Whole Parent: Becoming Parents

The Transformation of Love and Parenting in Marriage and Divorce

Parenting, the act of having kids, changes everything.

There are two types of parents.

  1. The parents who are prepared to have their lives transformed and welcome the new kid-centric lifestyle.
  2. The parents who attempt to maintain their pre-parent lifestyle, often at some expense to the kids.

My ex-wife and I gladly gave our nights, weekends, and all available energy to the wondrous transformation. We saw some of our friends choose the other path. It was an odd thing. To see them molding their child to fit into their training schedules, and work routines.

As you continue to grow with your kids, you continue to change with them. As they get older they begin engaging with you in more ways, and it is at this point that I think the two parenting paths reflect in the relationships that form.

Things between us headed down a very functional, but less-than-compassionate, road. We still parented with all our hearts, but we didn’t couple much.

We agreed about our parenting style. The love hurricanes entered our lives and everything was torn up and rebuilt around the parenting life. Of course, it transforms parts of your relationship to your spouse as well. As a dad, I was often competing for time with my wife. Not competing really, but negotiating. Trying to find ways to give her more time, more energy, more space so she would want to be intimate again. That’s what I wanted, but often not what she wanted. And that too was okay. I remember a moment, before kids, when my wife and I were talking about going ahead and trying. “I’m ready to not be the center of my own life,” I said. “I’m a bit tired of my own shit.”

Then, making the decision to have a second child, even after the massive re-org of our lives, was a step even further down the path of transformation. As the new child was born, I was thrust more directly into childcare, both of my son, and of the newborn. We all go very close, and very intimate.

Again, the transformation was good. Nothing that had worked before was still working with two kids. There were timing issues. One would be sleeping while the other was cranky and inconsolable. One of us parents would take the waking child while the other tried to get a nap in. We worked together and often marveled when things worked. “One for each of us,” we joked. But there was some truth to the equation.

One-to-one parenting may be the best ratio. You get to give 100% attention to your child. What they play you play, what they want you to provide, what they are afraid of you to explain, and so on. And our little unit grew in leaps and bounds and things changed again and again in response to their needs and our desires to keep them well fed, well-schooled, and well-parented.

Until the unbelievable happened. In all the work to keep the kids at the center, we lost some of the relationship between me and my wife. We lost some connections that were not easily restored. And as parenting duties continued to mount, we were less and less able to put in the effort to rejoin. Things between us headed down a very functional, but less-than-compassionate, road. We still parented with all our hearts, but we didn’t couple much.

I still love my ex-wife. It’s different, of course, I don’t want to be remarried to her. But she is doing a great job at a difficult task.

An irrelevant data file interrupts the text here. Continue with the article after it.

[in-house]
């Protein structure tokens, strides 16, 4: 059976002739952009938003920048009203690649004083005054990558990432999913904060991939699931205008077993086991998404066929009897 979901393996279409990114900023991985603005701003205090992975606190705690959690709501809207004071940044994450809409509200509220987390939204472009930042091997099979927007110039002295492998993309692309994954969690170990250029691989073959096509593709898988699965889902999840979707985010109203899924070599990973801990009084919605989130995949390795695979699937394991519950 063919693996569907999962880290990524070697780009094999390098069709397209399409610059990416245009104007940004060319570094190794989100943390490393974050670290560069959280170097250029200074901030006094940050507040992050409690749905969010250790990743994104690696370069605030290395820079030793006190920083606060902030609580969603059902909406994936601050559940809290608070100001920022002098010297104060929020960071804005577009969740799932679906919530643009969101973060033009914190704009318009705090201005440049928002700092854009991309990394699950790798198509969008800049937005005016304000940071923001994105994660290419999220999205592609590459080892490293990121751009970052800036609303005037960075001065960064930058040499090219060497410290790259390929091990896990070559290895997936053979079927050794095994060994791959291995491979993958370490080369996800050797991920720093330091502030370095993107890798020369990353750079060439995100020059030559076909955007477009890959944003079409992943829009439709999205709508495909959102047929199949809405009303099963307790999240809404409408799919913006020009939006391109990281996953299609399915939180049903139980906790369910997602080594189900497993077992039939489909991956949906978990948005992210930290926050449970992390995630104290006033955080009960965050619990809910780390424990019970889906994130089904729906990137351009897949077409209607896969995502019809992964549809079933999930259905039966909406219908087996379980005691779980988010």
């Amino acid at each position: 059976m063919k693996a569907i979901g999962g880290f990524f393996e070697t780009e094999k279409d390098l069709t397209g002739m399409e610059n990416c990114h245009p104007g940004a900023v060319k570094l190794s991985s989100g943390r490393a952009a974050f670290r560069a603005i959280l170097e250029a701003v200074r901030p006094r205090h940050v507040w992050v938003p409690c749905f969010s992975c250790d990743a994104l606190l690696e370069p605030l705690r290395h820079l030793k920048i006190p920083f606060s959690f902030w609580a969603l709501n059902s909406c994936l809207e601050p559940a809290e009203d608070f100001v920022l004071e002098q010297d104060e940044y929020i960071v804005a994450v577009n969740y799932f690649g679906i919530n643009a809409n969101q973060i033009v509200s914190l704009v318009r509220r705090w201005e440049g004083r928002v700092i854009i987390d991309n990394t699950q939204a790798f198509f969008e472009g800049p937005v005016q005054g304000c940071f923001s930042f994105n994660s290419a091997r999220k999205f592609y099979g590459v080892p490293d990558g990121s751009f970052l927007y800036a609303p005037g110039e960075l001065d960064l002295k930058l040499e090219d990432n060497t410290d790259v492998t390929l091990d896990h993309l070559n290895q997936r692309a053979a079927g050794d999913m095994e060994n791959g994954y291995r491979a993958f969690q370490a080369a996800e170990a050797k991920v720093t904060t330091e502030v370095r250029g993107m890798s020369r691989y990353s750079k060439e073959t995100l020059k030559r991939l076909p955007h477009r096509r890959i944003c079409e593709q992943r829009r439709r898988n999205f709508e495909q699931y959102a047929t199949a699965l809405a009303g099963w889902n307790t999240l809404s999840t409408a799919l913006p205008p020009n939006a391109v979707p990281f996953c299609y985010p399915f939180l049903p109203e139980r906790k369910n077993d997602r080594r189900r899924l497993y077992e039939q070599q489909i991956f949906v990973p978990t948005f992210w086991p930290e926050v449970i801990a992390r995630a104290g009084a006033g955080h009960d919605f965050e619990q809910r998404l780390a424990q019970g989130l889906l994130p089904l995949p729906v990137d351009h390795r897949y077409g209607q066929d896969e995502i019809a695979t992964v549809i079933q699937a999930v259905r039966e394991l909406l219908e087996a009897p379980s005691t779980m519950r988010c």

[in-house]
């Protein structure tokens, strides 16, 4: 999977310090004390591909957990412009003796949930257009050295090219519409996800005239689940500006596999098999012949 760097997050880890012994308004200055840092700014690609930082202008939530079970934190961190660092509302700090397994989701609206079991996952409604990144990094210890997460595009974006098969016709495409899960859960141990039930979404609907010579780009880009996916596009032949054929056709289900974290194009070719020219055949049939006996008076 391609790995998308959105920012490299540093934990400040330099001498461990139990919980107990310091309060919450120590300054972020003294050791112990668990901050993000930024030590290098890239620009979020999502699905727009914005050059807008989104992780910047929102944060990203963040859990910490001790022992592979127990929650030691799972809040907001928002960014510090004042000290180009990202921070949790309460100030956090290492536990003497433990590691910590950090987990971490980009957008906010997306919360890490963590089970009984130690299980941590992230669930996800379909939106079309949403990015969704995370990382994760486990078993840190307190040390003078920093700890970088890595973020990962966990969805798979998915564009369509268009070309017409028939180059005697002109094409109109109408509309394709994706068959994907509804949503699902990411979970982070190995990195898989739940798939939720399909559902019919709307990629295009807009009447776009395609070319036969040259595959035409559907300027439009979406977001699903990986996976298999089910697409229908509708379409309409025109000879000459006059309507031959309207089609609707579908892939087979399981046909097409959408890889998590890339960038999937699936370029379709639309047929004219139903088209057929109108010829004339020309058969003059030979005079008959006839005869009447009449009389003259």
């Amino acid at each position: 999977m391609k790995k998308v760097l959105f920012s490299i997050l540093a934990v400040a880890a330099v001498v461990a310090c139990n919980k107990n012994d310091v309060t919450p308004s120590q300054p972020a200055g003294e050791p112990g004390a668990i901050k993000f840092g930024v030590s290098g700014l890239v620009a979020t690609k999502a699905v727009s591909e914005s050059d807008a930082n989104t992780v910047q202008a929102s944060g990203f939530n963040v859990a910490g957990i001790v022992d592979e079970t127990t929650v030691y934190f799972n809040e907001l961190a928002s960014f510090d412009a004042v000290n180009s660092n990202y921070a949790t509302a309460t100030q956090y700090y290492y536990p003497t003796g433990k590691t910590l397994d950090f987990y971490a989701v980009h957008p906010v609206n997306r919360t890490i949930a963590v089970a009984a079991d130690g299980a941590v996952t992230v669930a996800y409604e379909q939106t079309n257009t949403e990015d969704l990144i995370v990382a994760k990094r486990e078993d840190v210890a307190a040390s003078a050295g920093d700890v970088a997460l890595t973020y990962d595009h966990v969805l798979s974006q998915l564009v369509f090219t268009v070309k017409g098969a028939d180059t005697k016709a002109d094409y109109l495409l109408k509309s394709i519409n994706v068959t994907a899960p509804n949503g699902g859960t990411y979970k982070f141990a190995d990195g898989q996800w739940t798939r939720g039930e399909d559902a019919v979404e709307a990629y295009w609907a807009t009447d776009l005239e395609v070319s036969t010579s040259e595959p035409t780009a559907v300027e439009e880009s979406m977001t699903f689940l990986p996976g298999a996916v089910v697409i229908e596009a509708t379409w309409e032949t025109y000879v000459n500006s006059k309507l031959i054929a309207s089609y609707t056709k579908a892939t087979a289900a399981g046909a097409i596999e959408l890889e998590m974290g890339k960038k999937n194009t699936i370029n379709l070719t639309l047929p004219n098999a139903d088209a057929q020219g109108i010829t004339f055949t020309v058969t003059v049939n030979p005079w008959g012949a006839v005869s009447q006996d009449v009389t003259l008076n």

I don’t think it was an easy decision for either of us. But in the end, when we decided/realized that divorce was probably the best option, we worked together, as we had to create these wonderful kids, to create a positive divorce. And we failed many times over. But we kept coming back to what was most important, the kids. So it goes, with so many busy parents, the kids came first and the relationship suffered. There simply was not enough energy and love to go around, and at some point, the idea of divorce was introduced.

I believe that our child-centered lifestyle and choices allowed us to let go of the marriage in favor of the kids’ welfare. Regardless of who blinked first in the marriage, in the end, it is a mutual decision. And we have always worked (well, mostly) together to keep our marital and then co-parenting issues out of our kids’ lives.

We’ve all suffered and we’ve all gained something from this transition. But neither my ex-wife nor I have put anything before our kids’ welfare. I can thank her every day for the great job she is doing as a single parent. Somedays I wish it hadn’t happened, but I always wish her well. It’s not easy. It’s a challenge when issues come up. But if we both really resolve to do what’s best for our kids, we come around to co-parenting, and loving co-parenting at that.

I still love my ex-wife. It’s different, of course, I don’t want to be remarried to her. But she is doing a great job at a difficult task. It was almost impossible for me to imagine happiness again when the marriage began coming apart. But here we are, both reasonably happy, with super happy and intelligent kids. And for that, I give thanks to her and my resilient kids.

Always Love,

John McElhenney – life coach austin texas
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As a certified life coach, I’ve been helping men and women find fulfilling relationships. If you’d like to chat for 30-minutes about your dating/relationship challenges, I always give the first 30-session away for free. LEARN ABOUT COACHING WITH JOHN. There are no obligations to continue. But I get excited every time I talk to someone new. I can offer new perspectives and experiences from my post-divorce dating journey. Most of all, I can offer hope.

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image: ava and her parents, lenny baker, creative commons usage

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